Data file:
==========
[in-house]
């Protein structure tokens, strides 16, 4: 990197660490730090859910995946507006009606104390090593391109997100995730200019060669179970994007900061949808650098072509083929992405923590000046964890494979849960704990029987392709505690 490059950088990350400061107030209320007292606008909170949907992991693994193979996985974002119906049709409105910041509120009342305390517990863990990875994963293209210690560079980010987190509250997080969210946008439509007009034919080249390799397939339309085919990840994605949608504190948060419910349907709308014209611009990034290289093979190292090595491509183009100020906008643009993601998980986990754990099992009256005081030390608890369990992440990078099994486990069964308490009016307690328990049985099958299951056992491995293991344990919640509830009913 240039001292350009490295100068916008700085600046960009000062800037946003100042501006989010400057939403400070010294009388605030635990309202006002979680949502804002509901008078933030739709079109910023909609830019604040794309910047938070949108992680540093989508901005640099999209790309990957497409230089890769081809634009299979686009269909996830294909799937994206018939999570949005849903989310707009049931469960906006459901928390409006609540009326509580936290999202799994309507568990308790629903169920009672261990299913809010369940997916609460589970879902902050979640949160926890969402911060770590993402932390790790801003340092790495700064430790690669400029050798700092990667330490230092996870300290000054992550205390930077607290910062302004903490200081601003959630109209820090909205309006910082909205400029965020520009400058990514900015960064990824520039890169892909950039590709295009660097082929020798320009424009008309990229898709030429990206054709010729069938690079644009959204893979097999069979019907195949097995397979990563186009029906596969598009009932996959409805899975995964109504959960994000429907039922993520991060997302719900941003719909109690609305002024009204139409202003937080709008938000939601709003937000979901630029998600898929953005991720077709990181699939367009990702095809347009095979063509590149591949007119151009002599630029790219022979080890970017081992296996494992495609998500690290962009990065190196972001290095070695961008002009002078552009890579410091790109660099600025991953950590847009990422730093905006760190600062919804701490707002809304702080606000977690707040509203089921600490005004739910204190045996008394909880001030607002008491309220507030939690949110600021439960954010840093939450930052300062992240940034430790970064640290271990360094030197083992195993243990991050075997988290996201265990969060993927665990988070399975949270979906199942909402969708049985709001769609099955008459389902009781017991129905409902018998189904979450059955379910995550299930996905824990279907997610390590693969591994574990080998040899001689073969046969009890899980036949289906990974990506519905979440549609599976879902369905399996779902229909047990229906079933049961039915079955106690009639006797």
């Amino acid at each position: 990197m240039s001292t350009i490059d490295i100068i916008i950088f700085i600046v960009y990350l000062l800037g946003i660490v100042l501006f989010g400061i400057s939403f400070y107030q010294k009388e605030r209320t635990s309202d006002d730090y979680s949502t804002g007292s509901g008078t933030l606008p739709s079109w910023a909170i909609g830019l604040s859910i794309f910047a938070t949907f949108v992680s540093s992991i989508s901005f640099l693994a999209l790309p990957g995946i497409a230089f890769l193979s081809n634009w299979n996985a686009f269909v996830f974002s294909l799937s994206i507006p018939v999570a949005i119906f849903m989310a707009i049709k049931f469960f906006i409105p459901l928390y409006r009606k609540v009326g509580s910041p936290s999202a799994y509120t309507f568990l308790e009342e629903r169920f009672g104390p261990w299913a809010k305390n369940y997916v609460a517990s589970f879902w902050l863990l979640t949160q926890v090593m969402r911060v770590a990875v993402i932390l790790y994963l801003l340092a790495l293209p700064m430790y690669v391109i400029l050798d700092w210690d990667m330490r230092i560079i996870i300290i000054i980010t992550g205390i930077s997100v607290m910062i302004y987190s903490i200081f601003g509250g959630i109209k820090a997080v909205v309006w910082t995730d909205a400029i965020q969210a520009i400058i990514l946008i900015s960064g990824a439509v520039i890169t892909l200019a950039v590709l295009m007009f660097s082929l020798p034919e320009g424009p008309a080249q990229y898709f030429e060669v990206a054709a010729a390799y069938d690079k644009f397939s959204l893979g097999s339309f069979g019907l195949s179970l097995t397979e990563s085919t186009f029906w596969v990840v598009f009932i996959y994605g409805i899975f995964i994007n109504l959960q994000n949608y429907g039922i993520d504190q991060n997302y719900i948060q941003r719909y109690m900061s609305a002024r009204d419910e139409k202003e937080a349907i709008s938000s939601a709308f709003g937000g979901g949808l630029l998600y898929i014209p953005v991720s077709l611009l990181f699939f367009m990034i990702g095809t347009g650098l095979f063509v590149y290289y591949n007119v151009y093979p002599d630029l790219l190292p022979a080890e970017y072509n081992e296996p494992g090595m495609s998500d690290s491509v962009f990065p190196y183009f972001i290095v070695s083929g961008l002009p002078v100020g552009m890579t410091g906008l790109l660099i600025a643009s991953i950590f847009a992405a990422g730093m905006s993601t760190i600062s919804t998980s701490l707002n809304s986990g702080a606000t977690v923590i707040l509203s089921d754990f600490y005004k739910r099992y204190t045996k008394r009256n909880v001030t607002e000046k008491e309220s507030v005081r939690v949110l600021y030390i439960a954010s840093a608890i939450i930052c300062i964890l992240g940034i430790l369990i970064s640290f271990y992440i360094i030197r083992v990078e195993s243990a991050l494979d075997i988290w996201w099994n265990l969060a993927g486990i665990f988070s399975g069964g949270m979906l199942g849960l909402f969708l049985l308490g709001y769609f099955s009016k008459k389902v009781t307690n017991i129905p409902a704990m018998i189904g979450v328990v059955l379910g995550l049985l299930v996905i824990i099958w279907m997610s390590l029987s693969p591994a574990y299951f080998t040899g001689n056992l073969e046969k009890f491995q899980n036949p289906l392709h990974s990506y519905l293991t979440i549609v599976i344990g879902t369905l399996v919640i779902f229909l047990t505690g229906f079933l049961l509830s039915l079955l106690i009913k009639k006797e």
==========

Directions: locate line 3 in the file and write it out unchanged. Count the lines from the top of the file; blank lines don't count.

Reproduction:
């Amino acid at each position: 990197m240039s001292t350009i490059d490295i100068i916008i950088f700085i600046v960009y990350l000062l800037g946003i660490v100042l501006f989010g400061i400057s939403f400070y107030q010294k009388e605030r209320t635990s309202d006002d730090y979680s949502t804002g007292s509901g008078t933030l606008p739709s079109w910023a909170i909609g830019l604040s859910i794309f910047a938070t949907f949108v992680s540093s992991i989508s901005f640099l693994a999209l790309p990957g995946i497409a230089f890769l193979s081809n634009w299979n996985a686009f269909v996830f974002s294909l799937s994206i507006p018939v999570a949005i119906f849903m989310a707009i049709k049931f469960f906006i409105p459901l928390y409006r009606k609540v009326g509580s910041p936290s999202a799994y509120t309507f568990l308790e009342e629903r169920f009672g104390p261990w299913a809010k305390n369940y997916v609460a517990s589970f879902w902050l863990l979640t949160q926890v090593m969402r911060v770590a990875v993402i932390l790790y994963l801003l340092a790495l293209p700064m430790y690669v391109i400029l050798d700092w210690d990667m330490r230092i560079i996870i300290i000054i980010t992550g205390i930077s997100v607290m910062i302004y987190s903490i200081f601003g509250g959630i109209k820090a997080v909205v309006w910082t995730d909205a400029i965020q969210a520009i400058i990514l946008i900015s960064g990824a439509v520039i890169t892909l200019a950039v590709l295009m007009f660097s082929l020798p034919e320009g424009p008309a080249q990229y898709f030429e060669v990206a054709a010729a390799y069938d690079k644009f397939s959204l893979g097999s339309f069979g019907l195949s179970l097995t397979e990563s085919t186009f029906w596969v990840v598009f009932i996959y994605g409805i899975f995964i994007n109504l959960q994000n949608y429907g039922i993520d504190q991060n997302y719900i948060q941003r719909y109690m900061s609305a002024r009204d419910e139409k202003e937080a349907i709008s938000s939601a709308f709003g937000g979901g949808l630029l998600y898929i014209p953005v991720s077709l611009l990181f699939f367009m990034i990702g095809t347009g650098l095979f063509v590149y290289y591949n007119v151009y093979p002599d630029l790219l190292p022979a080890e970017y072509n081992e296996p494992g090595m495609s998500d690290s491509v962009f990065p190196y183009f972001i290095v070695s083929g961008l002009p002078v100020g552009m890579t410091g906008l790109l660099i600025a643009s991953i950590f847009a992405a990422g730093m905006s993601t760190i600062s919804t998980s701490l707002n809304s986990g702080a606000t977690v923590i707040l509203s089921d754990f600490y005004k739910r099992y204190t045996k008394r009256n909880v001030t607002e000046k008491e309220s507030v005081r939690v949110l600021y030390i439960a954010s840093a608890i939450i930052c300062i964890l992240g940034i430790l369990i970064s640290f271990y992440i360094i030197r083992v990078e195993s243990a991050l494979d075997i988290w996201w099994n265990l969060a993927g486990i665990f988070s399975g069964g949270m979906l199942g849960l909402f969708l049985l308490g709001y769609f099955s009016k008459k389902v009781t307690n017991i129905p409902a704990m018998i189904g979450v328990v059955l379910g995550l049985l299930v996905i824990i099958w279907m997610s390590l029987s693969p591994a574990y299951f080998t040899g001689n056992l073969e046969k009890f491995q899980n036949p289906l392709h990974s990506y519905l293991t979440i549609v599976i344990g879902t369905l399996v919640i779902f229909l047990t505690g229906f079933l049961l509830s039915l079955l106690i009913k009639k006797e």